In fairness, maybe Morrison took a while to find his feet on the title. The later stories collected here – Imaginary Stories/Elseworlds and Rock of Ages – seem more focused on providing some honest-to-goodness Silver Age nostalgia. We’re treated to a dream world where Superman is a Green Lantern, a Darkseid-run alternate future and the reemergence of the Injustice League, run by Lex Luthor in full-blown “criminal mastermind” mold. No suave John-Byrne-esque business man for Morrison, although he does throw a polite nod in the direction of that previous characterisation. “We don’t fight them in the street like brawlers,” Lex insists. “We apply the principles of the board room and we plan. We observe.” Asking his compatriots to imagine the team as “a rival company”, he remarks, “Prepare for the corporate takeover of the Justice League.”
Hell, Elseworlds even has an homage to Alan Moore’s Superman story, For the Man Who Has Everything, as Bruce addresses the imaginary Selina in a manner very similar to how Superman addressed his imaginary son. “I’m sorry, but you’re not real.” Alan Moore, notably, would also be the writer who would write the iconic last story featuring the Silver Age Superman, Whatever Happened to the Man of Tomorrow? Morrison’s work here is an extremely comfortable throwback, which is solidly entertaining once you let yourself be taken along.
Indeed, the structure of Morrison’s run is quite worth noting. In the nineties, and – to a large extent – even today, there’s been an increasing trend toward decompression and “writing for the trade”, with a large number of comic books subscribing to the idea that an arc should be six issues in length. Harking back to the classic comic books, Morrison tends towards smaller arcs – stories of one or two issues, all building upon one another. Indeed, the largest story in this section of the run, Rock of Ages, is cleverly structured with the Injustice League story starting, a smaller New Gods story happening in the middle, and the original story then resolving itself. It’s similar to the structure Morrison would adopt during his first few issues of Action Comics, and it feels like a writer who is comfortable playing with the plotting and structure conventions of the medium.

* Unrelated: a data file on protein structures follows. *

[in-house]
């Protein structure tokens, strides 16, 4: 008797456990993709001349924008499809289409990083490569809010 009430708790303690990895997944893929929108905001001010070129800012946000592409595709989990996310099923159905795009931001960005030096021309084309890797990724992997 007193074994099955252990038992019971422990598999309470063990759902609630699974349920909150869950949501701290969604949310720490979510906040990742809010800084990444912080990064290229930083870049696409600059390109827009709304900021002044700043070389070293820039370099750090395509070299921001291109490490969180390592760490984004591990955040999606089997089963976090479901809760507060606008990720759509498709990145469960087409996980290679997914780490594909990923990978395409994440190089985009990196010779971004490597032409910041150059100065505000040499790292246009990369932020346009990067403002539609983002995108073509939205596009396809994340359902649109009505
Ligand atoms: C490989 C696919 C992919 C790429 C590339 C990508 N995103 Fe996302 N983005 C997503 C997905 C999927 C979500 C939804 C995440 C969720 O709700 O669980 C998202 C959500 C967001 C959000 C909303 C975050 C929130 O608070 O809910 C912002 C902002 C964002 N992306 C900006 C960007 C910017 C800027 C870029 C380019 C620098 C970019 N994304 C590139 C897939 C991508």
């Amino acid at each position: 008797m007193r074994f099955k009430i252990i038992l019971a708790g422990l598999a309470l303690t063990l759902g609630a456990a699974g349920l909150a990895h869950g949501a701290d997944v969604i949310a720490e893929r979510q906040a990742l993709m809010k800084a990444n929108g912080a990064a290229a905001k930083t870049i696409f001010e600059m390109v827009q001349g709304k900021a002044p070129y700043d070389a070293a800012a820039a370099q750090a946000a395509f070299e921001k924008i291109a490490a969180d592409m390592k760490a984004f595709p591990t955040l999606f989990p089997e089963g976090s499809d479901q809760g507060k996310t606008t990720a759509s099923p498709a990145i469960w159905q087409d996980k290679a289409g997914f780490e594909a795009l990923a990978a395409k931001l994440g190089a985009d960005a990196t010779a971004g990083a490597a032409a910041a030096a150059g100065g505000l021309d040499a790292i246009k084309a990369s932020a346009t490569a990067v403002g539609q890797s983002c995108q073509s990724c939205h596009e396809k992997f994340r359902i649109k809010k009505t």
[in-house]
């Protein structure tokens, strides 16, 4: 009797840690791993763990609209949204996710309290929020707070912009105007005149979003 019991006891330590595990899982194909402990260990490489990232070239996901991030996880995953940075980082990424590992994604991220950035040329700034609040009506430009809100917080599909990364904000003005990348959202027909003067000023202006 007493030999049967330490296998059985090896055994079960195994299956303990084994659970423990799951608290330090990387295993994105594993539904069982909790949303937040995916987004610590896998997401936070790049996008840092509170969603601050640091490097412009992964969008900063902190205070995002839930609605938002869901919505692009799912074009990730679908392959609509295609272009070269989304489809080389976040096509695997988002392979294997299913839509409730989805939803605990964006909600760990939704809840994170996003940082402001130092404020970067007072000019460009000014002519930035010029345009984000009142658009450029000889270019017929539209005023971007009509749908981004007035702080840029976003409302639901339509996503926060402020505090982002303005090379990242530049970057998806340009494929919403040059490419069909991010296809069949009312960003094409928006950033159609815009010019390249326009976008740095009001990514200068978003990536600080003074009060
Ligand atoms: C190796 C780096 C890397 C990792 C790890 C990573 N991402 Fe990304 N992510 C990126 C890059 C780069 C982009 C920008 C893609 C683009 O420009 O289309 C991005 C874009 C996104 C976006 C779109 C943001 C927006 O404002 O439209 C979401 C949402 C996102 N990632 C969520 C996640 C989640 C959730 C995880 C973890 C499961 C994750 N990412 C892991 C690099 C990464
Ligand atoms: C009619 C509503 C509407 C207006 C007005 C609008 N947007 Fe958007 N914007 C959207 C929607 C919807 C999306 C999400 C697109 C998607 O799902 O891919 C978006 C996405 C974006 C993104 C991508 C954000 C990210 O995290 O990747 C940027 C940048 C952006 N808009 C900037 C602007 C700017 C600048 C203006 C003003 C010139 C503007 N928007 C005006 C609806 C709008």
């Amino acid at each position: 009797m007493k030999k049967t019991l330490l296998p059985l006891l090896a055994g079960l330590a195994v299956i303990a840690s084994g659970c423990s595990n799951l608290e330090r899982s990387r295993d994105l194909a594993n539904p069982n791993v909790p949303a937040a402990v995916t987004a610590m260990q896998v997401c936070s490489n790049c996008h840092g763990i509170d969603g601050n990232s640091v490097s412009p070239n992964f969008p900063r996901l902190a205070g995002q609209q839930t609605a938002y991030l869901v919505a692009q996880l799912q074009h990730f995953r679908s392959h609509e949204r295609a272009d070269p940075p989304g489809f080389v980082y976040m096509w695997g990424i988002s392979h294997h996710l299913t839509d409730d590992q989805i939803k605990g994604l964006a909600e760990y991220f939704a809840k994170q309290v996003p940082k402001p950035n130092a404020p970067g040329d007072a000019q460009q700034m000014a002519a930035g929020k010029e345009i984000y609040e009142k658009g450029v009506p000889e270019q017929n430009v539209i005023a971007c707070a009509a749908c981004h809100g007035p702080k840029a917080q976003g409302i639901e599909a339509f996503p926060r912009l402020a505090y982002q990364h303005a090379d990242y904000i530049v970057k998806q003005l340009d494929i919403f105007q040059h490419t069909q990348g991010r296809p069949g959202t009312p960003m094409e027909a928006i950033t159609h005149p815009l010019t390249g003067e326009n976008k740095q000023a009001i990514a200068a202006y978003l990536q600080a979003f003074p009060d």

That said, Morrison’s run is held captive to the conventions of superhero storytelling in other respects. Most notably the way that he’s forced to deal with all the random character developments occurring to each of his characters in their own books. I’ve always felt that’s the problem with big team books like this, remaining a slave to the regular continuity. I’d almost rather a separate and accessible continuity to allow the writer of books like this a lot more freedom to plot and tell their stories.
Morrison arguably handles the demands of a shared universe much more gracefully than Brad Meltzer or Dwayne McDuffie would, but it’s still distracting. One minute Superman has long hair. Then he’s Electric Blue Superman. Suddenly Wonder Woman’s dead. Then she’s replaced by her mother. Although, when Morrison does continue plot threads from elsewhere (using the book, for example, to wrap up threads from Mark Millar and Grant Morrison’s short Aztek run), he is careful to ensure the audience is given the information they need to follow the story.
Perhaps a large part of the appeal of Morrison’s run is lost in the gap between when the run was originally published and the present day. Morrison mostly tells bright and optimistic stories, allowing his heroes to stand as paragons of virtue, and thwart cartoonish supervillains. Coming out of the nineties, a decade that had seen Batman’s back broken in Knightfall and The Death of Superman, the optimism of Morrison’s run must have felt like a breath of fresh air. Indeed, I think it foreshadowed a broader reconstruction of comic books, where it became possible for successful mainstream books to reject casual violence and nihilism.